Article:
era of steadily bigger government is upon us,” writes Washington
Post editorial writer Sebastian Mallaby in a syndicated
column. We’ve heard such claims before, usually from pundits
pining for politicians to insert themselves into every nook and
cranny of human life. But Mallaby cites strong evidence that the
political system has little to offer Americans who see government
as a vicious watchdog that needs to be kept on a short leash.
points to the performance of the incumbent president and his supposedly
small-government Republican colleagues in Congress. George W. Bush
“has expanded the Education Department … has created a vast new
prescription drug entitlement … has proposed a $1.5 billion government
program to promote marriage.”
Mallaby, the Cato Institute’s Veronique de Rugy writes,
“[r]eal discretionary spending increases in fiscal years 2002, 2003,
and 2004 are three of the five biggest annual increases in the last
putting aside the eye-popping cost of the occupation of Afghanistan
and Iraq, “discretionary nondefense spending has risen almost as
rapidly as defense spending in recent years.”
Bush administration weds the spending habits of a drunken sailor
with Big Brother’s law-and-order tactics. Under court order, the
FBI recently revealed that it used the Patriot Act’s controversial
Section 215 power, which allow the government to secretly seize
private information, “only weeks after Attorney General John Ashcroft
publicly declared that this power had never been used,” in the words
of the American Civil Liberties Union.
Economist, a British magazine otherwise sympathetic to post-9/11
increases in police power, editorialized
that “George Bush is heading in the wrong direction” with tactics
the publication calls even harsher than those implemented by apartheid-era
Republican George W. Bush positioned as champion of an expensive
and intrusive nanny state at home and military adventures abroad,
you might think Democrat John Kerry would distinguish himself as
a presidential hopeful by advocating a restrained foreign policy,
small government and civil liberties. Of course, Democrats are traditionally
free with taxpayer money, but Bush has already co-opted that position,
so why shouldn’t Kerry return the favor by adopting fiscal restraint
as a plank in his platform?
the Democratic nominee has packed his pallid, undefined campaign
with a grab bag of programs and subsidies to rival those put forward
by the incumbent. Tallying up the cost of Kerry’s campaign promises,
the National Taxpayers Union Foundation says,
“Kerry has proposed ideas which would lead to an annual increase
of $276.9 billion in spending.”
Kerry is in a poor position to capitalize on the debate over the
Bush administration’s civil liberties violations; he voted for the
Patriot Act. Even now, Kerry’s campaign website says “[t]he Patriot
Act gave law enforcement some important new tools after 9/11″ and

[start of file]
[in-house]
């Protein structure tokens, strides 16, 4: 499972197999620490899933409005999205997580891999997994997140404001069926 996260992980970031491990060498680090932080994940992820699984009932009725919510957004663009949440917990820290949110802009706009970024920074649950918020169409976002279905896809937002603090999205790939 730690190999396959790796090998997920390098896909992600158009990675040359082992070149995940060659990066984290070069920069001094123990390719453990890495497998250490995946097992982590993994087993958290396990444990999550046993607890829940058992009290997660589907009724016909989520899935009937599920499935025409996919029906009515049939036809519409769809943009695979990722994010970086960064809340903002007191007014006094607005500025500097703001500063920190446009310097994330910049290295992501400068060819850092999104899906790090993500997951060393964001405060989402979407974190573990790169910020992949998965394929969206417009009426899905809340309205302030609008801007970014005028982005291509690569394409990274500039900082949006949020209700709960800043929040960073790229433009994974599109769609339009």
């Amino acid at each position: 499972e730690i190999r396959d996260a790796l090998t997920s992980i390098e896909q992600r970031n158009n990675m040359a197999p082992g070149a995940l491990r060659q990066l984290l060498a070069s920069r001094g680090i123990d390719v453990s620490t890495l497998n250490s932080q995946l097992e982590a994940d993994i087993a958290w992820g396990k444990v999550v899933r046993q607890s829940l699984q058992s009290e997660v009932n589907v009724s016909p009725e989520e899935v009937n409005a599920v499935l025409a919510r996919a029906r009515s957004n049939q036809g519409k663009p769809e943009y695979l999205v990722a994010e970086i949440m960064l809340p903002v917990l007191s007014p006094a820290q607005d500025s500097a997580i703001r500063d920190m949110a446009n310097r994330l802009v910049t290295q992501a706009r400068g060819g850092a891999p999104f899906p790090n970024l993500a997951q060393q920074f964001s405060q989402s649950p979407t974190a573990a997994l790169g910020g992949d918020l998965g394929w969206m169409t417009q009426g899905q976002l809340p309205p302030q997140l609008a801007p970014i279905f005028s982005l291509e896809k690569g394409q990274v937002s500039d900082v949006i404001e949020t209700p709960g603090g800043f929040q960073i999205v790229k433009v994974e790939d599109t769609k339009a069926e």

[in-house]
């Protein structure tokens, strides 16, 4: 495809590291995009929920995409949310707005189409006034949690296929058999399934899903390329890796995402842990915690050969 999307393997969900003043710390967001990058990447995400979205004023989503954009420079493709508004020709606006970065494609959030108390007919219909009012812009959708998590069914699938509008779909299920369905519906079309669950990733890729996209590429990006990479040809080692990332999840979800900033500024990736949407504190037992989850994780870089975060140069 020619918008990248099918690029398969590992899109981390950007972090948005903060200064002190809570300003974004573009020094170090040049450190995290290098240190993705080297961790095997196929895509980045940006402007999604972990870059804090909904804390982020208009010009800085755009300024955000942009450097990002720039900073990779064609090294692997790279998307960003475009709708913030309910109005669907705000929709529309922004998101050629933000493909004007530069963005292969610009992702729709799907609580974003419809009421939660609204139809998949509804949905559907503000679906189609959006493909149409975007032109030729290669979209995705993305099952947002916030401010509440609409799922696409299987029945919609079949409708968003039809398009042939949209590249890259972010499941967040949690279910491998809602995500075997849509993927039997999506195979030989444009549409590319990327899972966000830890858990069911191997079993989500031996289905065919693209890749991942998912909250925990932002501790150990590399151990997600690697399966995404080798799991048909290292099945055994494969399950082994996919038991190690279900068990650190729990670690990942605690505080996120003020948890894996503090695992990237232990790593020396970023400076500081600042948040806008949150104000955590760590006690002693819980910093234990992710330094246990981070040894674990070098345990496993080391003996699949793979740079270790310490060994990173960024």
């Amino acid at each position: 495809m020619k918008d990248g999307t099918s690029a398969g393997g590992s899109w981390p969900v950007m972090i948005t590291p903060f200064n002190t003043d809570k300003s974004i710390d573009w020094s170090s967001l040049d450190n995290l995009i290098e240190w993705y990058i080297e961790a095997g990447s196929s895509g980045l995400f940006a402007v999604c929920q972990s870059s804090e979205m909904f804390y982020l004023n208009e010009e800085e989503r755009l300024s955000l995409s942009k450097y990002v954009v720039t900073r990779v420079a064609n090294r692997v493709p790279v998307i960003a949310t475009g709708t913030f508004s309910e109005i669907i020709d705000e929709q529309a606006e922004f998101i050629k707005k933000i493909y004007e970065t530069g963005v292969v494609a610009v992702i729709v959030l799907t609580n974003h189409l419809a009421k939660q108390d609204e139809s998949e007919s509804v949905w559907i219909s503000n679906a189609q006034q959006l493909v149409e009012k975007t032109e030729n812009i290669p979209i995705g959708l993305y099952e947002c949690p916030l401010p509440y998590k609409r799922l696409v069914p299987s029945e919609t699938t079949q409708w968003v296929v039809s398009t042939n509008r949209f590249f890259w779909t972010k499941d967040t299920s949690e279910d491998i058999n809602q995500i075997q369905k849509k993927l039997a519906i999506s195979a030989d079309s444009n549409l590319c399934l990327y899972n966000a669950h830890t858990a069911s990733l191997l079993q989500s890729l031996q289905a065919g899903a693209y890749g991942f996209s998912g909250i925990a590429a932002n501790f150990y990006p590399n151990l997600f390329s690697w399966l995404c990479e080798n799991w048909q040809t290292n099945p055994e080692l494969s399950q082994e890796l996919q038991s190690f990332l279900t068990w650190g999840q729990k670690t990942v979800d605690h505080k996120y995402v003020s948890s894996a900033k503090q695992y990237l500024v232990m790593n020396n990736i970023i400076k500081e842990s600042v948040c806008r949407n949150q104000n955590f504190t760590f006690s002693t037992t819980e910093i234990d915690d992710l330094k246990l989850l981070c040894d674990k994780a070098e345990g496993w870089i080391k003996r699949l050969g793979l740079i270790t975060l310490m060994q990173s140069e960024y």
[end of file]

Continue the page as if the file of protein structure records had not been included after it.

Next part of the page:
advocates only minor modifications to the law, including “adequate
judicial oversight” for secret sneak-and-peek searches and somewhat
tighter rules for roving wiretaps.
Kerry supported the invasion of Iraq – although, with U.S. troops
now trying to extract themselves from that mess, he says he would
have handled the situation differently.
told, Sebastian Mallaby seems to be right about our future – by
default. The two major contenders for president and their parties
don’t offer competing political visions; they offer competing management
plans for massive and ever-growing government. To rally the troops,
the Bush and Kerry camps huff and puff over policy differences about
as significant as those that distinguish Coke and Pepsi, but in
the end voters have a choice of two brands of big-government cola
– small-government un-cola just isn’t on the menu.
to Mallaby, the major parties are only giving us variations on what
we want. “Politicians like big government; voters like big government.”
On this point it’s hard to know whether his analysis is on target.
Faced with two versions of the same product, voters have split
right down the middle; we don’t know what they’d do if offered
far as advocates of small, peaceful, unobtrusive government are
concerned, the two major political parties have nothing much to
offer. And given the major parties’ dominance of the political system,
small-government types might as well sleep-in on Election Day.
distasteful as the choice presented by the major presidential contenders
is, it’s not entirely hopeless. While George W. Bush is unlikely
to change his tune – after all, he’s in the White House and has
already won a following as the Nero of American politics – there’s
still hope for Kerry. Kerry’s campaign has so far failed to catch
fire; he can probably be best characterized as the candidate less
likely to use dog collars on prisoners of war – or at least less
likely to allow the torture to be videotaped. As important as that
distinction is to prisoners of war, it’s not enough to win a national
Kerry should go back to his party’s long-lost roots. With Bush well-established
on modern Democratic ground with bloated budgets and a social program
for every interest group, Kerry has an opportunity to return to
the Jeffersonian foundation of the Democratic Party and become the
champion of small government and personal liberty.
may make an unconvincing convert to peace and freedom, but what
he’s doing now isn’t working. Even an opportunistic commitment to
a different philosophy of governing would offer Americans a choice,
and possibly win Kerry the White House. Then, just maybe, we wouldn’t
be doomed to a future of ever-bigger government.
Tuccille [send him mail] is
an Arizona-based writer and political analyst.